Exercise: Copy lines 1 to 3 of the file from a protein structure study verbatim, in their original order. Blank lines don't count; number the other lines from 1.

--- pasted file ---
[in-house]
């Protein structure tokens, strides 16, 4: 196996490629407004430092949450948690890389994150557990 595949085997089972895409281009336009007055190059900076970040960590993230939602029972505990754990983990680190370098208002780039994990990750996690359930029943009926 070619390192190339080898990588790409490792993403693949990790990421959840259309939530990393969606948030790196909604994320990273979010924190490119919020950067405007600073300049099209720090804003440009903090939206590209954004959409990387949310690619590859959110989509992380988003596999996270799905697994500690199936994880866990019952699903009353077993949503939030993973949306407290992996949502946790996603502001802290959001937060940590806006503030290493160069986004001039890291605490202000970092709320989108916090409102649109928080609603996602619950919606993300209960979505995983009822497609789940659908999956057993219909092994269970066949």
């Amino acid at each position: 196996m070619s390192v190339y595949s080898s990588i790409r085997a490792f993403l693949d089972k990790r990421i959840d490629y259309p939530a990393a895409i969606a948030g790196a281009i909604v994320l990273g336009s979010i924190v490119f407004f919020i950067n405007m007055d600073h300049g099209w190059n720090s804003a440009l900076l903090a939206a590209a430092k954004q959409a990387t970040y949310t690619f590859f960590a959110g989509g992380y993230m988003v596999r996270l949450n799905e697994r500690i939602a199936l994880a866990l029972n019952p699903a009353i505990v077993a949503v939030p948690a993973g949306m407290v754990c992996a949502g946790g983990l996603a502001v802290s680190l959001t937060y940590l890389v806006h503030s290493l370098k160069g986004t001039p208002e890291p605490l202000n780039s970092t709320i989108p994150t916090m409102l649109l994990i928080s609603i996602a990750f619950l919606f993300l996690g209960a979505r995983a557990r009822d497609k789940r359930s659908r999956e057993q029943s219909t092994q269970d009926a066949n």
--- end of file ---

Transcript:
[in-house]
């Protein structure tokens, strides 16, 4: 196996490629407004430092949450948690890389994150557990 595949085997089972895409281009336009007055190059900076970040960590993230939602029972505990754990983990680190370098208002780039994990990750996690359930029943009926 070619390192190339080898990588790409490792993403693949990790990421959840259309939530990393969606948030790196909604994320990273979010924190490119919020950067405007600073300049099209720090804003440009903090939206590209954004959409990387949310690619590859959110989509992380988003596999996270799905697994500690199936994880866990019952699903009353077993949503939030993973949306407290992996949502946790996603502001802290959001937060940590806006503030290493160069986004001039890291605490202000970092709320989108916090409102649109928080609603996602619950919606993300209960979505995983009822497609789940659908999956057993219909092994269970066949």
């Amino acid at each position: 196996m070619s390192v190339y595949s080898s990588i790409r085997a490792f993403l693949d089972k990790r990421i959840d490629y259309p939530a990393a895409i969606a948030g790196a281009i909604v994320l990273g336009s979010i924190v490119f407004f919020i950067n405007m007055d600073h300049g099209w190059n720090s804003a440009l900076l903090a939206a590209a430092k954004q959409a990387t970040y949310t690619f590859f960590a959110g989509g992380y993230m988003v596999r996270l949450n799905e697994r500690i939602a199936l994880a866990l029972n019952p699903a009353i505990v077993a949503v939030p948690a993973g949306m407290v754990c992996a949502g946790g983990l996603a502001v802290s680190l959001t937060y940590l890389v806006h503030s290493l370098k160069g986004t001039p208002e890291p605490l202000n780039s970092t709320i989108p994150t916090m409102l649109l994990i928080s609603i996602a990750f619950l919606f993300l996690g209960a979505r995983a557990r009822d497609k789940r359930s659908r999956e057993q029943s219909t092994q269970d009926a066949n």